What I found interesting was the wear on the magnets and arms in just one trip of only 15000 kms on gravel roads with low tyre pressure, very low speeds, not over weight and no tight schedules.

I would be interested in hearing if others have had similar experiences.

Bob




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Follow Up By: Turist - Saturday, Mar 27, 2010 at 06:30

Saturday, Mar 27, 2010 at 06:30
Some previous discussion on brakes and bearings Here

Bob
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Follow Up By: galacticbob - Saturday, Mar 27, 2010 at 06:48

Saturday, Mar 27, 2010 at 06:48
Bob

Thanks

Bob
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Follow Up By: Motherhen & Rooster - Saturday, Mar 27, 2010 at 11:25

Saturday, Mar 27, 2010 at 11:25
Hi Bob

Brakes again caused us trouble last year. After our breakaway pin came out while travelling, we got the brakes checked at Mt Isa. They were badly worn after only 10,000 kms. Two magnets had been replaced when brakes were re-wired and serviced before leaving. One of these now also needed the backing plate replaced - this was nothing to do with the breakaway pin incident, because it was on the one wheel that the brakes were not working (cable yet again). We had the parts sent to Longreach, where we found a truck mechanical workshop willing to do the job. The fittings seemed unduly 'slack' but Richard at NP Hauffe and Co assured us that was normal. After that we had periodic embarrassing squeals and skids when one wheel would lock up spasmodically. Further down the track at Gloucester we found a very helpful mechanic who spent some time re-adjusting the brakes and we had not further problems after that.

Motherhen
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Follow Up By: Turist - Saturday, Mar 27, 2010 at 18:11

Saturday, Mar 27, 2010 at 18:11
Maybe at this years Muster we could have a Brakes & Bearings Workshop.

I will put it on the agenda.

Bob
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Reply By: Turist - Saturday, Mar 27, 2010 at 06:46

Saturday, Mar 27, 2010 at 06:46
Some members may not be aware of our search facility.

The little panel above the "Members" tab at the top of the page.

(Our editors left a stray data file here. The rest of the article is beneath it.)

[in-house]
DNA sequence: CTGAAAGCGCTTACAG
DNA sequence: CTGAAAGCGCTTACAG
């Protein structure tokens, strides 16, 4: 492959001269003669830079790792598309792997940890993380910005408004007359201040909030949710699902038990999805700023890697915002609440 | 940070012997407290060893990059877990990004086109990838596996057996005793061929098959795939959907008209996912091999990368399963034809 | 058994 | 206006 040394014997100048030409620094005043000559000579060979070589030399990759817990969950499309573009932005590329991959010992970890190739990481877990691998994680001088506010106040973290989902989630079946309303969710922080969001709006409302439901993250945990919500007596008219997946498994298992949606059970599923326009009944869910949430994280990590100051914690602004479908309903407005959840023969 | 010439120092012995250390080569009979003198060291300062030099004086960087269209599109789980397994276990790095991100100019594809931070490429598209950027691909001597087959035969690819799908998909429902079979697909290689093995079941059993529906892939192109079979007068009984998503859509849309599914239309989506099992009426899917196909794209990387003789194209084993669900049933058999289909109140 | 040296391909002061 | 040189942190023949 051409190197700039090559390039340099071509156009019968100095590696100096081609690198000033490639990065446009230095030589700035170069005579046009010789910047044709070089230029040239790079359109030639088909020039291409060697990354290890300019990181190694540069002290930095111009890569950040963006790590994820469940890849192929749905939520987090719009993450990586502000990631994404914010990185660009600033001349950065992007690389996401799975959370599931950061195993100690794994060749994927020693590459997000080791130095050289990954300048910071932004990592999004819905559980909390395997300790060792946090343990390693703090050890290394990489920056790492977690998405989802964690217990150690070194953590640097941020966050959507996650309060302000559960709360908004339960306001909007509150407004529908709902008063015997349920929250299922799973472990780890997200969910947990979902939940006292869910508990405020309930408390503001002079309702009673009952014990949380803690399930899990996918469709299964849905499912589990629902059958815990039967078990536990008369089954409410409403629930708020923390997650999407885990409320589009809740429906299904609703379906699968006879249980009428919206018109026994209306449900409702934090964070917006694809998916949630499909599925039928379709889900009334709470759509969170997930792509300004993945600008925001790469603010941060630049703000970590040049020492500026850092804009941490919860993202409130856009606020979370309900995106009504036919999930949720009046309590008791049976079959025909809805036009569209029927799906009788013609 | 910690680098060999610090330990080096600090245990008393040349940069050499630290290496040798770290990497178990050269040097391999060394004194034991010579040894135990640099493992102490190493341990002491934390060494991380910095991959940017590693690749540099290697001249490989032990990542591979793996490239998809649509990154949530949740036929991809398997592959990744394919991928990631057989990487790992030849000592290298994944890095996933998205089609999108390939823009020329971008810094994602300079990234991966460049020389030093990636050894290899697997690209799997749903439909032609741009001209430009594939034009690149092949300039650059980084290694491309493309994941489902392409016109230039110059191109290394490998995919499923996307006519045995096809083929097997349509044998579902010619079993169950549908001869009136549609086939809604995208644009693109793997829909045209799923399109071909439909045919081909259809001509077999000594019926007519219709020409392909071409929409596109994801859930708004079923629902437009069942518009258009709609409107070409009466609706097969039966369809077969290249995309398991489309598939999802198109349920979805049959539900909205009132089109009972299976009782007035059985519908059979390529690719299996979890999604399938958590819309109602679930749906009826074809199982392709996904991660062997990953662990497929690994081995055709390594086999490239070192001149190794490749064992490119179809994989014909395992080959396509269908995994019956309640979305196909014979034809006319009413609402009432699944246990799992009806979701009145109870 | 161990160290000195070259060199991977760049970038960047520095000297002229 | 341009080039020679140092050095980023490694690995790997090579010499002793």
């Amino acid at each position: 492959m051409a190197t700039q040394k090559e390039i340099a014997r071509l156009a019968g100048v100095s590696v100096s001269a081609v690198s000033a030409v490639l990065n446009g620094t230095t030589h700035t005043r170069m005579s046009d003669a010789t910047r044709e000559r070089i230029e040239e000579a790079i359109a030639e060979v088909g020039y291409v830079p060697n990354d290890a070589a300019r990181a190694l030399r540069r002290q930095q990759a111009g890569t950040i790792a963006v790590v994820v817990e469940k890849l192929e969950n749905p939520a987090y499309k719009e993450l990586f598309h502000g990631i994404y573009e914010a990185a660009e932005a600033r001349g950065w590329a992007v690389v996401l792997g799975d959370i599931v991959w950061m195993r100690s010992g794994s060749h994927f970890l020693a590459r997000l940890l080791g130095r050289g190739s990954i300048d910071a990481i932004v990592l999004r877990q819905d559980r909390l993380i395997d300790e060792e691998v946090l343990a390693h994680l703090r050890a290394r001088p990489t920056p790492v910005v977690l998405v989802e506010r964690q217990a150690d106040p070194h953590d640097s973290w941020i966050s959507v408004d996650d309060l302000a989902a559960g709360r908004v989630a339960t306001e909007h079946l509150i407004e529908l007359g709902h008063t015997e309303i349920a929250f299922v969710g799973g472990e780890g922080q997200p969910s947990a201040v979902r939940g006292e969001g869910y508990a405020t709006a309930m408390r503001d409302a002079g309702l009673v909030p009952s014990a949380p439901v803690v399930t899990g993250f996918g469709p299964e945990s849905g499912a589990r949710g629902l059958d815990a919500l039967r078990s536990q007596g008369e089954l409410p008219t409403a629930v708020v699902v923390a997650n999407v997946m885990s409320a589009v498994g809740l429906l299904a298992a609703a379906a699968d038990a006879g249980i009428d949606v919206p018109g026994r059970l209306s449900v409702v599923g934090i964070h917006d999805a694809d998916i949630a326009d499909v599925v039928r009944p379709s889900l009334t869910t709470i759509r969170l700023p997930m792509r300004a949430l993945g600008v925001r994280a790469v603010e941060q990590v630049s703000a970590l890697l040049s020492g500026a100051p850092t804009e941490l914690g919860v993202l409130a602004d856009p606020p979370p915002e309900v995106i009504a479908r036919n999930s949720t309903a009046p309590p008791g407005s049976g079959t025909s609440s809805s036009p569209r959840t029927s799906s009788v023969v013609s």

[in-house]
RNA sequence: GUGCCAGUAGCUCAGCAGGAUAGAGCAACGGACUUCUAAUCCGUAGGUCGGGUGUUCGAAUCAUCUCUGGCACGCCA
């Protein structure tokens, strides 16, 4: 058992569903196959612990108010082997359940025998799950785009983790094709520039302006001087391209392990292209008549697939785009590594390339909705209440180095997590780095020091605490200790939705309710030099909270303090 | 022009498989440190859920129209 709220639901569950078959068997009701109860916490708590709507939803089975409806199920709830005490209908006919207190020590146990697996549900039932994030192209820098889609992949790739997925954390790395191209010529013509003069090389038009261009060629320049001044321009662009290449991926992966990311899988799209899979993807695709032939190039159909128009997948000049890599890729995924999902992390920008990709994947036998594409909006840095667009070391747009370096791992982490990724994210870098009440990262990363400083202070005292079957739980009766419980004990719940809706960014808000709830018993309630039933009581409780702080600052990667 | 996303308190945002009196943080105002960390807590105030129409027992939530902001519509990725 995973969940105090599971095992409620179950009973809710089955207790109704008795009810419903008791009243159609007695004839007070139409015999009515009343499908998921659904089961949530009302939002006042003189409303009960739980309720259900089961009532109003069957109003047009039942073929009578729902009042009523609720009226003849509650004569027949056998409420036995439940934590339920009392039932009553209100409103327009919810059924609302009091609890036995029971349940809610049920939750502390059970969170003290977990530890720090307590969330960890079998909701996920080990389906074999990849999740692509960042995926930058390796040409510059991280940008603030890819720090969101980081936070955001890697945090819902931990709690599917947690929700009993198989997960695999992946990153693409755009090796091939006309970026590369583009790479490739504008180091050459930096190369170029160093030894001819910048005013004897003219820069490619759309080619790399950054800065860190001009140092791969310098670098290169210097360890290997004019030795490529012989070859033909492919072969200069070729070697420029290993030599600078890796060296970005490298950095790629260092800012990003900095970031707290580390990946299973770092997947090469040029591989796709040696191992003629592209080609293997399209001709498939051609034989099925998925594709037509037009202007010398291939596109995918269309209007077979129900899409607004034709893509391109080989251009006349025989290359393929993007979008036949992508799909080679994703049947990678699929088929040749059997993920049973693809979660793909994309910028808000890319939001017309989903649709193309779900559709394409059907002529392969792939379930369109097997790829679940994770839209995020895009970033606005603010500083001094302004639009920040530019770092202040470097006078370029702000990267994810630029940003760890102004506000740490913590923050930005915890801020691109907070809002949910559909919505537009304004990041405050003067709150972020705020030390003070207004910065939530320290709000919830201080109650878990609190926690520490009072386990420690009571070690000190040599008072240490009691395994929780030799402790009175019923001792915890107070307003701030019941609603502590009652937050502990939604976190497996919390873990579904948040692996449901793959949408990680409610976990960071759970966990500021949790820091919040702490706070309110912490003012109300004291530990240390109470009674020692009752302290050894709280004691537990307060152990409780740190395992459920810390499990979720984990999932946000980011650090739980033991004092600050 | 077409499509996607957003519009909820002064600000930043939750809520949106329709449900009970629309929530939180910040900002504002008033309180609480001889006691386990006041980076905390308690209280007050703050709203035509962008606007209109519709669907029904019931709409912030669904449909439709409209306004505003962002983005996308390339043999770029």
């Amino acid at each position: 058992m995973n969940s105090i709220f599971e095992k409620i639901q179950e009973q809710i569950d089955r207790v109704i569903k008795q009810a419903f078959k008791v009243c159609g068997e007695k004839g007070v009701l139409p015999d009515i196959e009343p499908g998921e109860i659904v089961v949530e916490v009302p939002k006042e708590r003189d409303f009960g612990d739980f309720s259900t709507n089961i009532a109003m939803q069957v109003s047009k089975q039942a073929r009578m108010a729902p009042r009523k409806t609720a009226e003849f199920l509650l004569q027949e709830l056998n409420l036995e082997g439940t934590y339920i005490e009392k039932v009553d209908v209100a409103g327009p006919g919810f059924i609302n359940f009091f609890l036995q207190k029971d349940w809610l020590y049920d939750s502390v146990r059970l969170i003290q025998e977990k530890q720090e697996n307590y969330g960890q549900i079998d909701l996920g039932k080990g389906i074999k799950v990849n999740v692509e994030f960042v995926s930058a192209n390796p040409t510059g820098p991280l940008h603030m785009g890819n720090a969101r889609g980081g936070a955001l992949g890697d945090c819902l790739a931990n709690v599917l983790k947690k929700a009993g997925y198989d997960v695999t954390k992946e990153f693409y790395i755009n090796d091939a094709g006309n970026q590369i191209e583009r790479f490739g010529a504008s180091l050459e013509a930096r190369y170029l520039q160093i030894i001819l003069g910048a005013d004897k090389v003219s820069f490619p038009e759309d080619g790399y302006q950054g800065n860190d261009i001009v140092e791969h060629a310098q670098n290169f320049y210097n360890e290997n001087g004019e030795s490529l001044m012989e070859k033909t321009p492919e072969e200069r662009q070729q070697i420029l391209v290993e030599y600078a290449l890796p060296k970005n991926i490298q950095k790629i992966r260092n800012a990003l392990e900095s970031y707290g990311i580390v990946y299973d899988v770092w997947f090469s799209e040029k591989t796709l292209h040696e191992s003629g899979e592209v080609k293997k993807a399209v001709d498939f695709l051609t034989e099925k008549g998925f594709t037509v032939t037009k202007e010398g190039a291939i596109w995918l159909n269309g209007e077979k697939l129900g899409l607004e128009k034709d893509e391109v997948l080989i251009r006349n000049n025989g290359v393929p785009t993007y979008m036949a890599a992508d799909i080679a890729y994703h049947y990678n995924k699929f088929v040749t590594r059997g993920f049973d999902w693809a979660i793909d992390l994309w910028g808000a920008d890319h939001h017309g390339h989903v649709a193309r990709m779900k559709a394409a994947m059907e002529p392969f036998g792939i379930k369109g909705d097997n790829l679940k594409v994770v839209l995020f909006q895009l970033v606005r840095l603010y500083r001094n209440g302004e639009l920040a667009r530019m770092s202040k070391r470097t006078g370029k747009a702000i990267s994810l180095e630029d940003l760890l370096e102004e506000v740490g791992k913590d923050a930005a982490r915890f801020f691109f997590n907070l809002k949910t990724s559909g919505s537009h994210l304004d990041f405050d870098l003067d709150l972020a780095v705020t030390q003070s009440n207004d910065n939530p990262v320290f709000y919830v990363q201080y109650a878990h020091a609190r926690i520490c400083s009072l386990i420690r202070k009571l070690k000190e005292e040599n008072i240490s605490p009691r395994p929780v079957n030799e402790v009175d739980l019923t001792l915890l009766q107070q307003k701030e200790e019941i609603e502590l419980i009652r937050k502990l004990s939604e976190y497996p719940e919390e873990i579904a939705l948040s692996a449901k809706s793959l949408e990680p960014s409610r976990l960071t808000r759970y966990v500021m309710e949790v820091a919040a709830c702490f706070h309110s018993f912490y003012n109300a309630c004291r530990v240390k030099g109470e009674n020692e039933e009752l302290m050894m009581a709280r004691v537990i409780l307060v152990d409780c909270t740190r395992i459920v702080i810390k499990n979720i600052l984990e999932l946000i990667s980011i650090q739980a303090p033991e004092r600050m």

Input the appropriate word, in this case brakes or bearings and it will search the entire site, both forums and other areas.

Surprising the amount of information you can find this way.

Bob
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Reply By: Deleted User - Saturday, Mar 27, 2010 at 13:34

Saturday, Mar 27, 2010 at 13:34
Recently had a conversation with a RACQ technical person re electric trailer brakes.
He reported recently they conducted a worshop on trailer brakes and the response on all those involved is they could not believe that such a crude system as we have on our caravans can still be approved for legal use.

I have to agree the system is very crude and with off road trailers they are a very high maintenence item at the penalty of low reliability. Anyone who has experienced trailer brake failure in a critical situation will appreciate the importance of reliabilty.

When you consider the complexity of an automotive braking system regulations and the electric system it is chalk and cheese stuff.......and they are equally important.

There are more inherantly reliable systems like electric over hyrdaulic discs but with the penalty of much more expense.

Do not assume your brakes are in good order. This can only be done after an inspection and that involves dismantling the revolving bits.


AnswerID: 580158

Reply By: Freewheelers - Saturday, Mar 27, 2010 at 19:56

Saturday, Mar 27, 2010 at 19:56
hi may i suggest that you all check your brake away switch on the draw bar ours was rusted (yes rusted ) out after 4 years cost $58 dollars for the part in alice springs easy fit but you need to cut the wires
to test just pull the switch out if ok just push it back in
if you want to teat if the brackes are working connect van to car pull out switch & try to drive off
cheers
Stephen & Deborah

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Follow Up By: galacticbob - Sunday, Mar 28, 2010 at 06:10

Sunday, Mar 28, 2010 at 06:10
Stephen & Deborah

Thanks for your posting, very timely

Bob
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Follow Up By: Motherhen & Rooster - Sunday, Mar 28, 2010 at 09:04

Sunday, Mar 28, 2010 at 09:04
When we had a tow hitch failure, the cable broke, and the pin was not pulled. The cable had developed a weak point. Luckily the chains held, although after the very short drag on the road under the a-frame they were rather worn and had to be replaced.

Like many, we run our breakaway cable through the chains and attach it with the d-clamps. This would be useless if the whole tow bar assembly came free (it has happened but not to us), but to attach it to a different point on the vehicle would leave the cable more exposed with a greater chance of accidental pin pulling whilst driving. "Between the devil and the deep blue sea".

You will also know if the breakaway is operating when the pin is pulled by watching the battery levels plummet. Jacking up and trying to spin the wheels is a more certain way to test.